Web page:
The choice is yours, really
It’s raining advice and suggestions at home right now. Your parents want you to go for engineering, reports Avishek G Dastidar.delhi Updated: May 26, 2007 03:47 IST
It’s raining advice and suggestions at home right now. Your parents want you to go for engineering because that guarantees a nice future and you have always been good in the science subjects. Your friends tell you to go for the much-envied English-honours at St. Stephen’s because you have topped the subject and stand a good chance of clearing the cutoff.
Amid this confusion, do you have it in you to ignore the bandwagon and vie for a seat in Psychology because that is what YOU always wanted?
Delhi University has always had students who looked beyond the obvious while opting for a course. It may not be a popular club, but its members could not be happier.
Meet Upasana Sil, a first-year student at Hindu College. She was one of the toppers in her school last year, scoring 91 per cent in Commerce. Her parents rejoiced because it was they who had wanted her to take up the stream.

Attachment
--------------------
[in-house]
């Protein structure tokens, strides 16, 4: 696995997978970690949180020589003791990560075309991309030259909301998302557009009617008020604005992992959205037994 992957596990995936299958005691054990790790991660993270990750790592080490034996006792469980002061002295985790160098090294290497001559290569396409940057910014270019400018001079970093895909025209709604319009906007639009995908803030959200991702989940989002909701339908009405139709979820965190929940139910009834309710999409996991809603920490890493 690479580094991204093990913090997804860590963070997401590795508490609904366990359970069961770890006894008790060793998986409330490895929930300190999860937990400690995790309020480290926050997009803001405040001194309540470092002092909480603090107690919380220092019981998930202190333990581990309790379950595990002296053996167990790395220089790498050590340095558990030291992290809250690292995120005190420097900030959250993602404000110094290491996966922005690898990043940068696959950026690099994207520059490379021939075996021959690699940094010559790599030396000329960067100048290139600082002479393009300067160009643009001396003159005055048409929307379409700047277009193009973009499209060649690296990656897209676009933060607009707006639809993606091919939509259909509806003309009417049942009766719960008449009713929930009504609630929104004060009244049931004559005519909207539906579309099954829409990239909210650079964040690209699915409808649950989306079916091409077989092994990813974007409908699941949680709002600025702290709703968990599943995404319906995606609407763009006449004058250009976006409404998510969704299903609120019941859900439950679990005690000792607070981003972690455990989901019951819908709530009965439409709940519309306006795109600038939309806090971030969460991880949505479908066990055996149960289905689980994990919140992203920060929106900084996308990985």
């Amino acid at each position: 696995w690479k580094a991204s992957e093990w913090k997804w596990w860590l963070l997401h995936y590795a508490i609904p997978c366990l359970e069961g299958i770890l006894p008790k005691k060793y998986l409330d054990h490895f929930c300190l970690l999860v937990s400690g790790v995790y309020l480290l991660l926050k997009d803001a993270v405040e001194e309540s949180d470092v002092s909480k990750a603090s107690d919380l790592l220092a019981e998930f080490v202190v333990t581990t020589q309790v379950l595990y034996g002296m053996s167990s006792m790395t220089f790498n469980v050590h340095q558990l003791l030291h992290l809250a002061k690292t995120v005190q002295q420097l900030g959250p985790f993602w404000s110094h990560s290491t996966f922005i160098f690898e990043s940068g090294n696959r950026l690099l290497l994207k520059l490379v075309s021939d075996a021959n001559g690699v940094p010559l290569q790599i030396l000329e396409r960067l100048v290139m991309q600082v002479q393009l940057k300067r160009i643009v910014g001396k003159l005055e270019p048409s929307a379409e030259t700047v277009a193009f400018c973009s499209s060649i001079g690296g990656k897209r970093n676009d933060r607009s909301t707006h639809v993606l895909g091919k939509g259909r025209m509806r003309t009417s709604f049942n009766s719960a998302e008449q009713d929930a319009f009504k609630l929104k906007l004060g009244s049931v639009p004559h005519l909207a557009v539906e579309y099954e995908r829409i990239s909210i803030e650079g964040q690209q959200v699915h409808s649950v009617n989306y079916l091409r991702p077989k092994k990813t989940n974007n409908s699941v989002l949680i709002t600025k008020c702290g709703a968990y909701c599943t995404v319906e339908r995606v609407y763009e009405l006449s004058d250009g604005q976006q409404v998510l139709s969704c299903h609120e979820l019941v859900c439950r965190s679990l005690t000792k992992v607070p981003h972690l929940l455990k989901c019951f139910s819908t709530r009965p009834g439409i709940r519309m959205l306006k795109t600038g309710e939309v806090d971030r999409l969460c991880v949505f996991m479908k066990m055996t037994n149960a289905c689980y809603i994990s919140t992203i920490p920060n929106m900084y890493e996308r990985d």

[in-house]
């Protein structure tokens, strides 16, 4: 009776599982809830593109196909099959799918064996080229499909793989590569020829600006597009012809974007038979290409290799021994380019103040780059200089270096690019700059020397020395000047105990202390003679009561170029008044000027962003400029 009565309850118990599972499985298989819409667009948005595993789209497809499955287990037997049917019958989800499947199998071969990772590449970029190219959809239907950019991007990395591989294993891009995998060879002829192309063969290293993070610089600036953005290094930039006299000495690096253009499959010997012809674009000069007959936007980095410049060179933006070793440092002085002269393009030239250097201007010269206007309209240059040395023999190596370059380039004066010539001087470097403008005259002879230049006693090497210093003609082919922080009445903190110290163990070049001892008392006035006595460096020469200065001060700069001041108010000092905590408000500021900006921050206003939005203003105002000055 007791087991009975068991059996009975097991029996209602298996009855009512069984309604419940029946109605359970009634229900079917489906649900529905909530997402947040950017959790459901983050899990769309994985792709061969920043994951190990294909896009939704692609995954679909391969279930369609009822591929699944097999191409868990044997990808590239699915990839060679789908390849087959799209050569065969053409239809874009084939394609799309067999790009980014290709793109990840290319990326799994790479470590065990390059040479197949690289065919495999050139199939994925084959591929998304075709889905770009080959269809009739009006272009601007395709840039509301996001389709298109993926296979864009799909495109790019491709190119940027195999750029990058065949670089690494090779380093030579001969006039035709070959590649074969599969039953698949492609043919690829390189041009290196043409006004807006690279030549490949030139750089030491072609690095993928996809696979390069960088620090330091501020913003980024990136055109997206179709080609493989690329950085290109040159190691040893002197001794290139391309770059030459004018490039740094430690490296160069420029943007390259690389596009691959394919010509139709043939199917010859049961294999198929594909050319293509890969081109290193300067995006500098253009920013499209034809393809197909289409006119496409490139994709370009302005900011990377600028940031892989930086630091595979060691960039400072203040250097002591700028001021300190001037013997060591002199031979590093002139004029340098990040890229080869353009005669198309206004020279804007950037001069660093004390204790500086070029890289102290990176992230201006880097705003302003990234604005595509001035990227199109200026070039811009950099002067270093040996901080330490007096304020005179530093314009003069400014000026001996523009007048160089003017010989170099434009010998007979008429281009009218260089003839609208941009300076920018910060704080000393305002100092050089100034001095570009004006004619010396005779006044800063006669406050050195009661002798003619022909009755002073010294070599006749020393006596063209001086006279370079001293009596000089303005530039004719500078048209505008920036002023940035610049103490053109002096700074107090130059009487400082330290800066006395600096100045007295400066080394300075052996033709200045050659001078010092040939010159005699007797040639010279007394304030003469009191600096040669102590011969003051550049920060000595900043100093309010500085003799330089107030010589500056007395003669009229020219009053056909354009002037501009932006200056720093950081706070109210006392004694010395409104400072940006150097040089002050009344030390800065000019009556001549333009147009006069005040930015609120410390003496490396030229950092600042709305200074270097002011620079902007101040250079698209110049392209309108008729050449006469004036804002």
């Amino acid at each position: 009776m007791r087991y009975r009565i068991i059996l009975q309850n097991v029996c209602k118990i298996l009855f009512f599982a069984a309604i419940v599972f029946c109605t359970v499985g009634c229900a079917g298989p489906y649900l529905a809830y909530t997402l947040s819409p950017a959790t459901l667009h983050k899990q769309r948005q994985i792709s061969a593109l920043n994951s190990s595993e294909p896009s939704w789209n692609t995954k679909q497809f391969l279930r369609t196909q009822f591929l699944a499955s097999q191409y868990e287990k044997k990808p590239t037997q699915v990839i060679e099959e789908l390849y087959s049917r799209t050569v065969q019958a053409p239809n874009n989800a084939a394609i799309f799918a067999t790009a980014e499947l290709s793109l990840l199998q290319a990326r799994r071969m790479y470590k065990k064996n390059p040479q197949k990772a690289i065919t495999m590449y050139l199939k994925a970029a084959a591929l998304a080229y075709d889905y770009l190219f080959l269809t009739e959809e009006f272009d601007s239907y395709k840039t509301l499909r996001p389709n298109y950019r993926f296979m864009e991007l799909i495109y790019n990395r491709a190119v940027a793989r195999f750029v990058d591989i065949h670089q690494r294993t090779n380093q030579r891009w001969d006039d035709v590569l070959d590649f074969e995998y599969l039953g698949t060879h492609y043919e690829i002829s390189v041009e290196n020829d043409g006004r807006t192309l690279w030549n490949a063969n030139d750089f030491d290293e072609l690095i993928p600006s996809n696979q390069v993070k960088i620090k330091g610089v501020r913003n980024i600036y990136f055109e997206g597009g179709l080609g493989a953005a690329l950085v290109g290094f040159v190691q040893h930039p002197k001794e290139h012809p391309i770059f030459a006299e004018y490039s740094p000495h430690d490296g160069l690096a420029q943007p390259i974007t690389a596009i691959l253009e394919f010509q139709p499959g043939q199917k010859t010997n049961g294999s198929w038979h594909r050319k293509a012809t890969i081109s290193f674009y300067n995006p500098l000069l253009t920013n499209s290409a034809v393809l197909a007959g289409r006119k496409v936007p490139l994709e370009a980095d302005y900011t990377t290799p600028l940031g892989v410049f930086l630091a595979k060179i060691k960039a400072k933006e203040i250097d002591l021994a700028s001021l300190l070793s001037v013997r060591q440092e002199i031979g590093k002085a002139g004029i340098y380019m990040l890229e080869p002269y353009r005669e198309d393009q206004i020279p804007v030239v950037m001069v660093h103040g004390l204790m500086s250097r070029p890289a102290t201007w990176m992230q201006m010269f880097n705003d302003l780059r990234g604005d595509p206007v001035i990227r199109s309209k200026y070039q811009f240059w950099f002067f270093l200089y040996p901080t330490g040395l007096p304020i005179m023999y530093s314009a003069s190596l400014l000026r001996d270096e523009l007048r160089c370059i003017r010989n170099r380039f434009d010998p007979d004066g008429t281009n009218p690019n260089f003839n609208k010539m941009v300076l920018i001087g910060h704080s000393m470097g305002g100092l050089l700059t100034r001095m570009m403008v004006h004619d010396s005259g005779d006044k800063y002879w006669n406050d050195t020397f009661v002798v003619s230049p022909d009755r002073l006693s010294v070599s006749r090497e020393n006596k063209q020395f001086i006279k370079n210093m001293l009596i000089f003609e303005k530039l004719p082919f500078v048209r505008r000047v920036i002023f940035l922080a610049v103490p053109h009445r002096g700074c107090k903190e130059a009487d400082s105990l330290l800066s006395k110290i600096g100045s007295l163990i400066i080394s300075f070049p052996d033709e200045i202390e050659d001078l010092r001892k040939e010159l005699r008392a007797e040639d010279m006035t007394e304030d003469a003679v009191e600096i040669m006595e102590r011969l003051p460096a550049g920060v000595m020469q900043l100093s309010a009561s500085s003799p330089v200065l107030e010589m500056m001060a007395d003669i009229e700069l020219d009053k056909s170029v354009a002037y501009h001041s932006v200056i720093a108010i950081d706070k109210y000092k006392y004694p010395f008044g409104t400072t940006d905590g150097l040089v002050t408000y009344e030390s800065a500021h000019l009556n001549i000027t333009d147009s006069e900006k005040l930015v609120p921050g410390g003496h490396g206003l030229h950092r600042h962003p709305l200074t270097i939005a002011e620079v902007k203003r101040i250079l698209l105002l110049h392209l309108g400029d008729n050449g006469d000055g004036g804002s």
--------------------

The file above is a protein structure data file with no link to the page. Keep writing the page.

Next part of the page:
But after XII, Upasana decided it was time to listen to her heart. Defying loads of advice to go for B.Com-Honours, she took up Sociology at Hindu. “I could have got B.Com honours at the best colleges but I took Sociology. It may not be the most popular, but it is no less interesting than the so-called ‘cool’ courses,” she quips when asked if it was an easy choice. “I have to study for three long years, so it had to be a subject I liked,” she says.
When it came to going for the course of her liking, nothing could come in Supriya’s way, not even her rare feat of scoring 100 in English in Class XII last year. She opted for Zoology at Hindu College. “A 100 in English was just about doing well in one exam. That had nothing to do with my overall ambition, which lay in Zoology,” Supriya says.
Principal of Sanskriti School, Gawri Ishwaran says it pays to go for a course of your choice even if it means settling for a not-so-popular college. The good news is, more and more students are following their hearts these days, he says. “Children know that if they are good, they will shine no matter which college they go to.”
Anushree Shiroor, a second-year student of Lady Irwin College, is a bright example of this breed.
“Friends in school used to make fun of me after I took Home Science classes seriously. They still say I could have been a good doctor or engineer,” she smiles. “But I wanted to be a nutritionist all along,” says this former Science student who scored 90 per cent in Class XII.
It is this loyalty to one’s dream that fuels this growing club. Membership is open. Question is, will you sign up this year?